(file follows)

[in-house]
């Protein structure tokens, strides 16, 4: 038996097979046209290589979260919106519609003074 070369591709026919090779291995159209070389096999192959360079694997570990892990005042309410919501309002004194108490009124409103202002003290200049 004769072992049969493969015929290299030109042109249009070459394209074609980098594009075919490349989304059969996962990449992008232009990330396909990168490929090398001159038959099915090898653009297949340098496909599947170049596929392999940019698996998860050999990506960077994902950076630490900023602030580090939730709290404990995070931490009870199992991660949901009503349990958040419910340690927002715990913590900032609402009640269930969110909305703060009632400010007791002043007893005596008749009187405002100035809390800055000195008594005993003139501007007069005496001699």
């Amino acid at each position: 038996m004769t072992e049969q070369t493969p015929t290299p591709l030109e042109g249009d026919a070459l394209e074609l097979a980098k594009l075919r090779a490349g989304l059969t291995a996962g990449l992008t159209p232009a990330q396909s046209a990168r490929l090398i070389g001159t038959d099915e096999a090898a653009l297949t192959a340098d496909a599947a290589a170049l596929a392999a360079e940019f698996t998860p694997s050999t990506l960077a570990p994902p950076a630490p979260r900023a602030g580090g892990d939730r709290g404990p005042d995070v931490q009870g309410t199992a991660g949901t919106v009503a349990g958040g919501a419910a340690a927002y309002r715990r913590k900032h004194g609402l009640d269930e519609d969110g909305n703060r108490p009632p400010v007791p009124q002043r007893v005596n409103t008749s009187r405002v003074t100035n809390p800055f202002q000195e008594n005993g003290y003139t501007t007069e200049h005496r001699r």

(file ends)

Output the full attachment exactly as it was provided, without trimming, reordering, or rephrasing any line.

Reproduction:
[in-house]
């Protein structure tokens, strides 16, 4: 038996097979046209290589979260919106519609003074 070369591709026919090779291995159209070389096999192959360079694997570990892990005042309410919501309002004194108490009124409103202002003290200049 004769072992049969493969015929290299030109042109249009070459394209074609980098594009075919490349989304059969996962990449992008232009990330396909990168490929090398001159038959099915090898653009297949340098496909599947170049596929392999940019698996998860050999990506960077994902950076630490900023602030580090939730709290404990995070931490009870199992991660949901009503349990958040419910340690927002715990913590900032609402009640269930969110909305703060009632400010007791002043007893005596008749009187405002100035809390800055000195008594005993003139501007007069005496001699």
């Amino acid at each position: 038996m004769t072992e049969q070369t493969p015929t290299p591709l030109e042109g249009d026919a070459l394209e074609l097979a980098k594009l075919r090779a490349g989304l059969t291995a996962g990449l992008t159209p232009a990330q396909s046209a990168r490929l090398i070389g001159t038959d099915e096999a090898a653009l297949t192959a340098d496909a599947a290589a170049l596929a392999a360079e940019f698996t998860p694997s050999t990506l960077a570990p994902p950076a630490p979260r900023a602030g580090g892990d939730r709290g404990p005042d995070v931490q009870g309410t199992a991660g949901t919106v009503a349990g958040g919501a419910a340690a927002y309002r715990r913590k900032h004194g609402l009640d269930e519609d969110g909305n703060r108490p009632p400010v007791p009124q002043r007893v005596n409103t008749s009187r405002v003074t100035n809390p800055f202002q000195e008594n005993g003290y003139t501007t007069e200049h005496r001699r």